First stop was outside of town at the Ancient Kauri Kingdom gift shop :) Just what we wanted. No, not really, at all. But it was full of wood and carvings from the ancient kauri trees that ended up buried in a swamp which they now unearth. These trees are huge, like giant sequoias in California (well, almost - though behind sequoias, they are the second largest trees on earth). Unlike the sequoias, kauri have amazing wood. Except the living ones are protected. So if you dig up ancient 45,000-year old, perfectly preserved kauri wood, you sell it here for big bucks.

a Maori archway at Houhora Heads

Got to climb trees that are made for climbing.

I had read about NZ's special ice cream and had been on the lookout for it since day one. The hokey pokey ice cream lived up to its name and we got it at the perfect place, the Te Kao store - the most northern general store in NZ. They know how to pile it on high.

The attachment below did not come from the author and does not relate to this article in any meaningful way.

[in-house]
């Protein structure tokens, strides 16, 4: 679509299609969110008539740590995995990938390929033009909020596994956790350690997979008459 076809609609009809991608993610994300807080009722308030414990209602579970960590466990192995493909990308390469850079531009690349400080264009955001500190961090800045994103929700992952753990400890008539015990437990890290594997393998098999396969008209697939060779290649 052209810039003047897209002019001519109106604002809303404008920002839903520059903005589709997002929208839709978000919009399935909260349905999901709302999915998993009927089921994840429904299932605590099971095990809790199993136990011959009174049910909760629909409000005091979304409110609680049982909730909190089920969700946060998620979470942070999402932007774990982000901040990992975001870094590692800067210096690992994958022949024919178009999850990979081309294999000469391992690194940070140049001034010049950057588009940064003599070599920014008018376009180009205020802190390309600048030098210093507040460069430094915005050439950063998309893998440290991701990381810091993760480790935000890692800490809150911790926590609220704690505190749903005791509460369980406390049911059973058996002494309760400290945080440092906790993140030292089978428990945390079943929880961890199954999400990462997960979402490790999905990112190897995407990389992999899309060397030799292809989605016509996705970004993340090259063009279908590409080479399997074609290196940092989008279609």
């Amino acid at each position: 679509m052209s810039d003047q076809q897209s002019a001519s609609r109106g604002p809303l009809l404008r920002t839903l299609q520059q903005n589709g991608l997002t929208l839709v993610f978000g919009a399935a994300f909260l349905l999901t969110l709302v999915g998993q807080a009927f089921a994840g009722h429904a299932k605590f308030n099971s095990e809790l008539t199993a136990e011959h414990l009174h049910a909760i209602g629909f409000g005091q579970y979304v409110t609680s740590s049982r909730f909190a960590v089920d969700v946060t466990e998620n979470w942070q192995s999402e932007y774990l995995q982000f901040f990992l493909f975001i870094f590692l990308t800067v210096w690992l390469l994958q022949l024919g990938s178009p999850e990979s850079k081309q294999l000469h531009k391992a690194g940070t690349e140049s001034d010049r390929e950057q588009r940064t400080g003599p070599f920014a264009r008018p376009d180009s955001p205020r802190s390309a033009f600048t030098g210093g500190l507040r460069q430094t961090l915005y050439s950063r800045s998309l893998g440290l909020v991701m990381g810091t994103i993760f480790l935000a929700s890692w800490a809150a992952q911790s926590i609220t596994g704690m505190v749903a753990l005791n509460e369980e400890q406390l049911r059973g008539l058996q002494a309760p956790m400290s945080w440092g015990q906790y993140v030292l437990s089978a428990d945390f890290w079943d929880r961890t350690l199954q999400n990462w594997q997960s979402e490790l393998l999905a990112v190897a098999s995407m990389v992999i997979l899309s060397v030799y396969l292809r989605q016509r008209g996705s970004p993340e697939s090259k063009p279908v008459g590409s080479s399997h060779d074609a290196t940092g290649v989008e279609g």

First beach stop was this amazing white sand beach, Rawara Beach. The sand was super fine, like flour. In the olden days, the women would polish their silverware with it, shine it up real nice.

Endless beautiful beach and no one is here.

Wishing to stay FOREVER. But granny is calling me back to the bus.

Another hidden gem, far far north by the cape. Tapotupotu Beach. This was a longer stop because they served lunch (mostly scones and crackers and granola bars). We hurried and pocketed all we could and went for a swim. Matt had decided to at least jump in, if not swim, at every place we could. NO excuses and no regrets.

That dot is me. My only proof that I did indeed swim. It was a little windy and cold but who else was going to keep the old people entertained?